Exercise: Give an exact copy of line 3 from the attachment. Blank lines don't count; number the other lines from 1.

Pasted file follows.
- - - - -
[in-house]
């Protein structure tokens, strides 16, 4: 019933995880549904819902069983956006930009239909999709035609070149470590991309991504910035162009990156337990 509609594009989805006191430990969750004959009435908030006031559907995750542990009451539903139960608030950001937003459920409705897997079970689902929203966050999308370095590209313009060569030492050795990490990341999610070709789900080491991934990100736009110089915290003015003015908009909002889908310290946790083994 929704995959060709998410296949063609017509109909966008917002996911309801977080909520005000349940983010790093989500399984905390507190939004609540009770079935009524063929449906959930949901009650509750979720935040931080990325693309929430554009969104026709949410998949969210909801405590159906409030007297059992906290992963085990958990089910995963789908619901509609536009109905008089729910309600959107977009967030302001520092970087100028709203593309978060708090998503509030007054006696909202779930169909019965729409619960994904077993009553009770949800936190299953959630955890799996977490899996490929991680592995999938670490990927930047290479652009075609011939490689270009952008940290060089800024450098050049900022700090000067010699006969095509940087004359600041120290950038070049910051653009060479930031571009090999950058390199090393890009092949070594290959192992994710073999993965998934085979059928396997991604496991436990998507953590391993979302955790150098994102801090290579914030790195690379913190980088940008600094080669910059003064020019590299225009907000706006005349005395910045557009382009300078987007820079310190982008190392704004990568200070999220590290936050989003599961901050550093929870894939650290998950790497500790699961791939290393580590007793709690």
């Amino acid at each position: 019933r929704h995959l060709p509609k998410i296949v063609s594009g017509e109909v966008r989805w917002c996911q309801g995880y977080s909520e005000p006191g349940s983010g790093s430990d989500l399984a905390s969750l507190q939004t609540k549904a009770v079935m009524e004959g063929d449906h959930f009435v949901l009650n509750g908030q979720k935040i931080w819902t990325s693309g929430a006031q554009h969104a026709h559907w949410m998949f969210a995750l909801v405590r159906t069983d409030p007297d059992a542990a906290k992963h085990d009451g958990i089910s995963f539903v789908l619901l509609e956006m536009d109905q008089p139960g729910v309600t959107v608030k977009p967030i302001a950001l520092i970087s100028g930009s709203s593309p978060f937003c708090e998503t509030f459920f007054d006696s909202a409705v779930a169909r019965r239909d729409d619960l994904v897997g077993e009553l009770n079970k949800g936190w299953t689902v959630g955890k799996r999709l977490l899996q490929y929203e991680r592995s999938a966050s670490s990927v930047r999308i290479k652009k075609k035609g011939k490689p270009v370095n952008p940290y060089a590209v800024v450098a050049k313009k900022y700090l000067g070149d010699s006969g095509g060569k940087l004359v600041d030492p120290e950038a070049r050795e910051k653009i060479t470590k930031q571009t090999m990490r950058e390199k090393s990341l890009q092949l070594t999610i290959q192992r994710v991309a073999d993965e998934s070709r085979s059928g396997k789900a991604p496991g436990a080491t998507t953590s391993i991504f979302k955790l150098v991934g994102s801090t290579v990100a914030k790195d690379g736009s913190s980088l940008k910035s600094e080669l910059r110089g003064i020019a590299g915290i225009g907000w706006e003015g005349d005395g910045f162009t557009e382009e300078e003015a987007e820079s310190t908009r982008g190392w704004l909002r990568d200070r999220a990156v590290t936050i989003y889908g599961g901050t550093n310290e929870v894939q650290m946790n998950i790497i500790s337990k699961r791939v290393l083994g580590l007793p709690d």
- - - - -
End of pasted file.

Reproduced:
């Amino acid at each position: 019933r929704h995959l060709p509609k998410i296949v063609s594009g017509e109909v966008r989805w917002c996911q309801g995880y977080s909520e005000p006191g349940s983010g790093s430990d989500l399984a905390s969750l507190q939004t609540k549904a009770v079935m009524e004959g063929d449906h959930f009435v949901l009650n509750g908030q979720k935040i931080w819902t990325s693309g929430a006031q554009h969104a026709h559907w949410m998949f969210a995750l909801v405590r159906t069983d409030p007297d059992a542990a906290k992963h085990d009451g958990i089910s995963f539903v789908l619901l509609e956006m536009d109905q008089p139960g729910v309600t959107v608030k977009p967030i302001a950001l520092i970087s100028g930009s709203s593309p978060f937003c708090e998503t509030f459920f007054d006696s909202a409705v779930a169909r019965r239909d729409d619960l994904v897997g077993e009553l009770n079970k949800g936190w299953t689902v959630g955890k799996r999709l977490l899996q490929y929203e991680r592995s999938a966050s670490s990927v930047r999308i290479k652009k075609k035609g011939k490689p270009v370095n952008p940290y060089a590209v800024v450098a050049k313009k900022y700090l000067g070149d010699s006969g095509g060569k940087l004359v600041d030492p120290e950038a070049r050795e910051k653009i060479t470590k930031q571009t090999m990490r950058e390199k090393s990341l890009q092949l070594t999610i290959q192992r994710v991309a073999d993965e998934s070709r085979s059928g396997k789900a991604p496991g436990a080491t998507t953590s391993i991504f979302k955790l150098v991934g994102s801090t290579v990100a914030k790195d690379g736009s913190s980088l940008k910035s600094e080669l910059r110089g003064i020019a590299g915290i225009g907000w706006e003015g005349d005395g910045f162009t557009e382009e300078e003015a987007e820079s310190t908009r982008g190392w704004l909002r990568d200070r999220a990156v590290t936050i989003y889908g599961g901050t550093n310290e929870v894939q650290m946790n998950i790497i500790s337990k699961r791939v290393l083994g580590l007793p709690d």